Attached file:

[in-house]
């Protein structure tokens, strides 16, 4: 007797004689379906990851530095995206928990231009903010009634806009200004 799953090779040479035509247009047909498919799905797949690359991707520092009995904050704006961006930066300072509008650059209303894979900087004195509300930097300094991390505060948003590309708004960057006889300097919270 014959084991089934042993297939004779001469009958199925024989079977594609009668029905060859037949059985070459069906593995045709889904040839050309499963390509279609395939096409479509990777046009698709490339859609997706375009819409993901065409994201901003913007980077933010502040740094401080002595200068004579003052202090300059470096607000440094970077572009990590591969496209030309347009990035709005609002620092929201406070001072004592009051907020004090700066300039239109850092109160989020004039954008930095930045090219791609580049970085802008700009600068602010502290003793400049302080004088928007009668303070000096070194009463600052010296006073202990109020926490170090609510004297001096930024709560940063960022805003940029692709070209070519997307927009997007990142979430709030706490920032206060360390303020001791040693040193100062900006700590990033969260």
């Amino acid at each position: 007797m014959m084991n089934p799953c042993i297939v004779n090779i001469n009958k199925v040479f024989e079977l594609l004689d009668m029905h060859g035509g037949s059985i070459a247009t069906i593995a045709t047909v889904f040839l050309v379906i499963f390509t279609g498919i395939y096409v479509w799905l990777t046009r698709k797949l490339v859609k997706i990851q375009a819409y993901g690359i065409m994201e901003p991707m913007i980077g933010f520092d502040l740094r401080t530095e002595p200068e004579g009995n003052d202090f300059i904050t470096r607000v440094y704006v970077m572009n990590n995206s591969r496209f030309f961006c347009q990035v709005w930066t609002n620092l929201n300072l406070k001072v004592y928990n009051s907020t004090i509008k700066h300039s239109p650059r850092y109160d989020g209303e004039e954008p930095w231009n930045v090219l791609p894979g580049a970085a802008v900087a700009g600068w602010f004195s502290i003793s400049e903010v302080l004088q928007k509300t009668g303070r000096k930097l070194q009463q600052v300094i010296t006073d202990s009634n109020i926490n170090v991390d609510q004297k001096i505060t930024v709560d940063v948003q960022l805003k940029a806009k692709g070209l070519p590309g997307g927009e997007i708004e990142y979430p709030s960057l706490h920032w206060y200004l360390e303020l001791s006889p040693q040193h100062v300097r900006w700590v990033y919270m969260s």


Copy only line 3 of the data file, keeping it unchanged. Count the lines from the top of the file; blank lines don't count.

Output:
């Amino acid at each position: 007797m014959m084991n089934p799953c042993i297939v004779n090779i001469n009958k199925v040479f024989e079977l594609l004689d009668m029905h060859g035509g037949s059985i070459a247009t069906i593995a045709t047909v889904f040839l050309v379906i499963f390509t279609g498919i395939y096409v479509w799905l990777t046009r698709k797949l490339v859609k997706i990851q375009a819409y993901g690359i065409m994201e901003p991707m913007i980077g933010f520092d502040l740094r401080t530095e002595p200068e004579g009995n003052d202090f300059i904050t470096r607000v440094y704006v970077m572009n990590n995206s591969r496209f030309f961006c347009q990035v709005w930066t609002n620092l929201n300072l406070k001072v004592y928990n009051s907020t004090i509008k700066h300039s239109p650059r850092y109160d989020g209303e004039e954008p930095w231009n930045v090219l791609p894979g580049a970085a802008v900087a700009g600068w602010f004195s502290i003793s400049e903010v302080l004088q928007k509300t009668g303070r000096k930097l070194q009463q600052v300094i010296t006073d202990s009634n109020i926490n170090v991390d609510q004297k001096i505060t930024v709560d940063v948003q960022l805003k940029a806009k692709g070209l070519p590309g997307g927009e997007i708004e990142y979430p709030s960057l706490h920032w206060y200004l360390e303020l001791s006889p040693q040193h100062v300097r900006w700590v990033y919270m969260s």